WVU Music 271 Podcast

4.16.07

April 16, 2007

Music 271: 4/16/07
I: Schönberg’s twelve-tone composition or Serialism (c1923-1951):
• Logical use of all 12 pitches of the chromatic scale
• Suite für klavier: Presents prime row right at the beginning and the top line
• Note = length of time
• Pitch = frequency
• Prelude, Menuett, and Trio
• His alternate row forms favor the tritone, one semitone below the P5

II: Bartók and Stravinsky: their separate points of origin in 19th century European art music:
• Bartók born in 1881: Went from Germanic nationalism for Hungarian nationalism
• Stravinsky born in 1882: Abandoned nationalism for neo-classicism (and dabbled in serialism)
• These two would change their direction as composers, unlike Schönberg

III: Bela Bartók’s multi-faceted career and its legacy:
A: Four major roles:
1. Virtuosic pianist: Educated to be a concert pianist and composer;
2. Ethnomusicologist: One of the first scholars to collect music of a tradition outside the realm of European art music (Hungary and Slavic Europe) (Bonds: p. 570)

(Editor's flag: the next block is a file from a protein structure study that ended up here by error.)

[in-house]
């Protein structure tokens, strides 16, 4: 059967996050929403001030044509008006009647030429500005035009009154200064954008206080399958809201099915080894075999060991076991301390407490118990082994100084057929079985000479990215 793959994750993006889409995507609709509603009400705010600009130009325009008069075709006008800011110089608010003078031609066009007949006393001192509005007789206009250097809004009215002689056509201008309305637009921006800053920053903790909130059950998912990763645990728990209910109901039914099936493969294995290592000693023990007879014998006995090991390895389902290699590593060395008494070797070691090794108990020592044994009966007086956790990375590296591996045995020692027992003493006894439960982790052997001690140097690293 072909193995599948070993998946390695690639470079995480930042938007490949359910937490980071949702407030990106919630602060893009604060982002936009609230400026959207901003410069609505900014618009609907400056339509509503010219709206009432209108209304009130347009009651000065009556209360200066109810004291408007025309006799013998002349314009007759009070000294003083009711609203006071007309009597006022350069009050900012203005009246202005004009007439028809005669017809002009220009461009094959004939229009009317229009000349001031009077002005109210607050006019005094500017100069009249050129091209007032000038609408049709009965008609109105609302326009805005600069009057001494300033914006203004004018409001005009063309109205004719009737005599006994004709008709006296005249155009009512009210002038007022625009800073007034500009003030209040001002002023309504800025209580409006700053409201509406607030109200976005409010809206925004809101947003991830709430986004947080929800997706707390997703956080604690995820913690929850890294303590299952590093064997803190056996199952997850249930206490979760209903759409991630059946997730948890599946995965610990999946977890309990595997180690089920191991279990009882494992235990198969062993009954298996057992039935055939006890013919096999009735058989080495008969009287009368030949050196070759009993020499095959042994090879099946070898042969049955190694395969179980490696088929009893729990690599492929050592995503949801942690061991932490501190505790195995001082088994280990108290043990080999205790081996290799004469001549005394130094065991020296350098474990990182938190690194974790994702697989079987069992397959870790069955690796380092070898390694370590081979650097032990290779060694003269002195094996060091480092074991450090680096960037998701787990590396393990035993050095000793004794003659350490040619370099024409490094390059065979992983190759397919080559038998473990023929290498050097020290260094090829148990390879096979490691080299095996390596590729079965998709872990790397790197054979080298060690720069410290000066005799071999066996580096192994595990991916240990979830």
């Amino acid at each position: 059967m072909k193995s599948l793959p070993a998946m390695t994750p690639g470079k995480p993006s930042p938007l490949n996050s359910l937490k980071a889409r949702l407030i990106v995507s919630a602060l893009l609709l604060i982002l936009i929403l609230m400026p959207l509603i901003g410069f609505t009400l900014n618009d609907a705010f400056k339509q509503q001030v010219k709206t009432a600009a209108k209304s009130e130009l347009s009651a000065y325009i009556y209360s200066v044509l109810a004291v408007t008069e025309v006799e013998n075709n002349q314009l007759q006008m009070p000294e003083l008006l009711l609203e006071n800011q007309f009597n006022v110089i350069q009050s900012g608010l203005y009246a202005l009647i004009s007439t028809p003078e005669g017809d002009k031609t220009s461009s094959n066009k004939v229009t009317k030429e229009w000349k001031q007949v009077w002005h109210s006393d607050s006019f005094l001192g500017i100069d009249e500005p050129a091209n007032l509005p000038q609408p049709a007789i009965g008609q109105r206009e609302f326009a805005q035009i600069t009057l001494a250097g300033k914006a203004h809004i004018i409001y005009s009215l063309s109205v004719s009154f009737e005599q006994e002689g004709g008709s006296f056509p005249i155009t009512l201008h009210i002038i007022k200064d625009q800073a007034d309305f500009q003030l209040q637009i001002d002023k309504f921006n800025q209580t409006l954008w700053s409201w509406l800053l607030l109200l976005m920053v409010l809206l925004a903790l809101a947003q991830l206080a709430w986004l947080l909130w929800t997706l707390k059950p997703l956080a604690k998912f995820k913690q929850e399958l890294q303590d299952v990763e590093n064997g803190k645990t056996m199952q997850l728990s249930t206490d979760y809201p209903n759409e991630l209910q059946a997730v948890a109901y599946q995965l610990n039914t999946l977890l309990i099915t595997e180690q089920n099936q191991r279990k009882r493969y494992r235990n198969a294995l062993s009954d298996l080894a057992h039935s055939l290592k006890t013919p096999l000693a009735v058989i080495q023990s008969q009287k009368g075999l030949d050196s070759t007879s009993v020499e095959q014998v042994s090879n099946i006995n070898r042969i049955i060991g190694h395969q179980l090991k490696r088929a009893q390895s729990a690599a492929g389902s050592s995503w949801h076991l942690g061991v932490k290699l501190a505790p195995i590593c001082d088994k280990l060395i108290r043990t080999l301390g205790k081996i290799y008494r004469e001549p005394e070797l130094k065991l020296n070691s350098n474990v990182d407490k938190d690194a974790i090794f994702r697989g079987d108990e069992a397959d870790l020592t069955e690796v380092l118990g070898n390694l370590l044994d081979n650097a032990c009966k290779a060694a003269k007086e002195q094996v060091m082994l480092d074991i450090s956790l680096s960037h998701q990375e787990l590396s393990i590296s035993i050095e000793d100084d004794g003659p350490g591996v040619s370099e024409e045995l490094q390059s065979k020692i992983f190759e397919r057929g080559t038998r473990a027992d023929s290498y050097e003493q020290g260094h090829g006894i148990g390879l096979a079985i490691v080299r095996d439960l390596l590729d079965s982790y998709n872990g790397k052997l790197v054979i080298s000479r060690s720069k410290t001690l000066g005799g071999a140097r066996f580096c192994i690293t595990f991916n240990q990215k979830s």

3. Composer: 3rd stage Nationalist: “Allegro Barbaro” was one of the first compositions of this nature (1911), “Three Rondos on folk tunes” another example
• Large quantity of folk songs
• 3rd stage nationalist: Radical innovations of style and form inspired by the native culture (sometimes accompanied by a deprecation of the formerly venerated foreign culture)
4. Pedagogue: wrote the six volumes of Mikrokosmos, prepared performers to play Bartók’s own music
B: Three-fold legacy:


IV: Igor Stravinsky’s contributions to the formation of 20th century art music: Part I - Second-Stage nationalist (to the beginning of WWI):
• Came from a musical background
• Born in St. Petersburg
• First composition teacher was Rimsky-Korsakov: introduced Stravinsky to several volumes of Russian folk songs
• Rite of Spring Bassoon solo is a Lithuanian folk tune
• Went to Paris to study music

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